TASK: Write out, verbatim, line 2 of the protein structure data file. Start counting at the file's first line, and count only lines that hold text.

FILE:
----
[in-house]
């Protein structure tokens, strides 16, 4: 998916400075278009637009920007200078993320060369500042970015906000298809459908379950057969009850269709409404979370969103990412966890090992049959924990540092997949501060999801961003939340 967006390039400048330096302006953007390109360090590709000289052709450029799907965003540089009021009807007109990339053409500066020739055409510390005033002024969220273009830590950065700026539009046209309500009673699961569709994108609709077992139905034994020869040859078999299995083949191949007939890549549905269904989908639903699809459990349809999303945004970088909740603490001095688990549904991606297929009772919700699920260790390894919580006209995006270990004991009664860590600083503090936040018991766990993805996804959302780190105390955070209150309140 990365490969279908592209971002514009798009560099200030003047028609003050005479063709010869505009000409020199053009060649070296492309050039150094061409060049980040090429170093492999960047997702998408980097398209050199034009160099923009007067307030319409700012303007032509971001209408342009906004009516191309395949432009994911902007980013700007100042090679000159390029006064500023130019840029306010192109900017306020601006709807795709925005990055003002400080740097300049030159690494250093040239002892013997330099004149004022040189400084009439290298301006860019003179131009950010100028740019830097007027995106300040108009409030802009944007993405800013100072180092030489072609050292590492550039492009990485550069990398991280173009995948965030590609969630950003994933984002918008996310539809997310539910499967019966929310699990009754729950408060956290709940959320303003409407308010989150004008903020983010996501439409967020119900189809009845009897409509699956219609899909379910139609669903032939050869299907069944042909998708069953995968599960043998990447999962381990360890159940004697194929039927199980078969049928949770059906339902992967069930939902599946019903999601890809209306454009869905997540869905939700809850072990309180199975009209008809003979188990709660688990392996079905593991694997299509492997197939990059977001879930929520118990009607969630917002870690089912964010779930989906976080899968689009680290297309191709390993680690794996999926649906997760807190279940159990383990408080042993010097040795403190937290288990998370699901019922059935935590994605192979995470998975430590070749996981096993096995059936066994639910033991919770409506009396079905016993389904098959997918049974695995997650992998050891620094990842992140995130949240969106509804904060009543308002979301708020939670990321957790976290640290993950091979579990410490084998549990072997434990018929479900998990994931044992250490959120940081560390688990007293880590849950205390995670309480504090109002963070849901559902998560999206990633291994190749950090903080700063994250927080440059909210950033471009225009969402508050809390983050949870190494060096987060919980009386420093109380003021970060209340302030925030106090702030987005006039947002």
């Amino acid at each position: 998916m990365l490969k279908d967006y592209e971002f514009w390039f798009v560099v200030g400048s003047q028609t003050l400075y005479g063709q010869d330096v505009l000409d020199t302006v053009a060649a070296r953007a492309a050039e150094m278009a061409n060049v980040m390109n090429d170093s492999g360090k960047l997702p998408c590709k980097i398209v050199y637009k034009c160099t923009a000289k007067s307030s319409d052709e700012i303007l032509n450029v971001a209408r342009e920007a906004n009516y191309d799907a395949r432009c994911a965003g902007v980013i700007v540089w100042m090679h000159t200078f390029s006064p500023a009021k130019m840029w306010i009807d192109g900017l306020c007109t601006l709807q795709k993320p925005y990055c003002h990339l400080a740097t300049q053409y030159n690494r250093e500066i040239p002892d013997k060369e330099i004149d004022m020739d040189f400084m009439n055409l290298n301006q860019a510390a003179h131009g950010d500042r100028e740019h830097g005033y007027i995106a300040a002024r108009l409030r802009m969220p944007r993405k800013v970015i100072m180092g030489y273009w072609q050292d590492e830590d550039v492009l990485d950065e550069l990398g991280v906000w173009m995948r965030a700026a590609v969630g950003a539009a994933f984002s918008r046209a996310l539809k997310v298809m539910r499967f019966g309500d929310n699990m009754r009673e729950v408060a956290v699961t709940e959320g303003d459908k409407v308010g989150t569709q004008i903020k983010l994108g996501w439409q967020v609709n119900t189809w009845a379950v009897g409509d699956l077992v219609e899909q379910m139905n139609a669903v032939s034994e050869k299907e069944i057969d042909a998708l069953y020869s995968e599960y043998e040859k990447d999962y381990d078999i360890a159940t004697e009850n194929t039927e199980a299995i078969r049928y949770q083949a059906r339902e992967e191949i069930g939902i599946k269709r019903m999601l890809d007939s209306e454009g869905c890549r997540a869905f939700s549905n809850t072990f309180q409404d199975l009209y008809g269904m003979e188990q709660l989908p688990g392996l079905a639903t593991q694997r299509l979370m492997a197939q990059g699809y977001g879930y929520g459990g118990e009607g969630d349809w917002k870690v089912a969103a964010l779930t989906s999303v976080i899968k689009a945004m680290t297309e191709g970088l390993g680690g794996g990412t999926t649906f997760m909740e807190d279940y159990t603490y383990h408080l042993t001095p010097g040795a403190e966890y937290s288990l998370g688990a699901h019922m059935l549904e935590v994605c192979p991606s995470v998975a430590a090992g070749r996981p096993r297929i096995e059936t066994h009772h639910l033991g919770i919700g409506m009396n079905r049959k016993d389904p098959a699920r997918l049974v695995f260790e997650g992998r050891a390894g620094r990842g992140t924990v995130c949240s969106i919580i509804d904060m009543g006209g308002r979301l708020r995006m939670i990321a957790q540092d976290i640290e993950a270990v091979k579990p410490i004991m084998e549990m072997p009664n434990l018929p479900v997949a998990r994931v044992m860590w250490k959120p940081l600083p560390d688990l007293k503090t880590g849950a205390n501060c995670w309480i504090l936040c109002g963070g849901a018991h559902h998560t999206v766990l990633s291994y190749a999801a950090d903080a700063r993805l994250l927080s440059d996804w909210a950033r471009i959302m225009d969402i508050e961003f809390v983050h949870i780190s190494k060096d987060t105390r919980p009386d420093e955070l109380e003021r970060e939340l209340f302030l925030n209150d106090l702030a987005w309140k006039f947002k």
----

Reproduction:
């Protein structure tokens, strides 16, 4: 998916400075278009637009920007200078993320060369500042970015906000298809459908379950057969009850269709409404979370969103990412966890090992049959924990540092997949501060999801961003939340 967006390039400048330096302006953007390109360090590709000289052709450029799907965003540089009021009807007109990339053409500066020739055409510390005033002024969220273009830590950065700026539009046209309500009673699961569709994108609709077992139905034994020869040859078999299995083949191949007939890549549905269904989908639903699809459990349809999303945004970088909740603490001095688990549904991606297929009772919700699920260790390894919580006209995006270990004991009664860590600083503090936040018991766990993805996804959302780190105390955070209150309140 990365490969279908592209971002514009798009560099200030003047028609003050005479063709010869505009000409020199053009060649070296492309050039150094061409060049980040090429170093492999960047997702998408980097398209050199034009160099923009007067307030319409700012303007032509971001209408342009906004009516191309395949432009994911902007980013700007100042090679000159390029006064500023130019840029306010192109900017306020601006709807795709925005990055003002400080740097300049030159690494250093040239002892013997330099004149004022040189400084009439290298301006860019003179131009950010100028740019830097007027995106300040108009409030802009944007993405800013100072180092030489072609050292590492550039492009990485550069990398991280173009995948965030590609969630950003994933984002918008996310539809997310539910499967019966929310699990009754729950408060956290709940959320303003409407308010989150004008903020983010996501439409967020119900189809009845009897409509699956219609899909379910139609669903032939050869299907069944042909998708069953995968599960043998990447999962381990360890159940004697194929039927199980078969049928949770059906339902992967069930939902599946019903999601890809209306454009869905997540869905939700809850072990309180199975009209008809003979188990709660688990392996079905593991694997299509492997197939990059977001879930929520118990009607969630917002870690089912964010779930989906976080899968689009680290297309191709390993680690794996999926649906997760807190279940159990383990408080042993010097040795403190937290288990998370699901019922059935935590994605192979995470998975430590070749996981096993096995059936066994639910033991919770409506009396079905016993389904098959997918049974695995997650992998050891620094990842992140995130949240969106509804904060009543308002979301708020939670990321957790976290640290993950091979579990410490084998549990072997434990018929479900998990994931044992250490959120940081560390688990007293880590849950205390995670309480504090109002963070849901559902998560999206990633291994190749950090903080700063994250927080440059909210950033471009225009969402508050809390983050949870190494060096987060919980009386420093109380003021970060209340302030925030106090702030987005006039947002």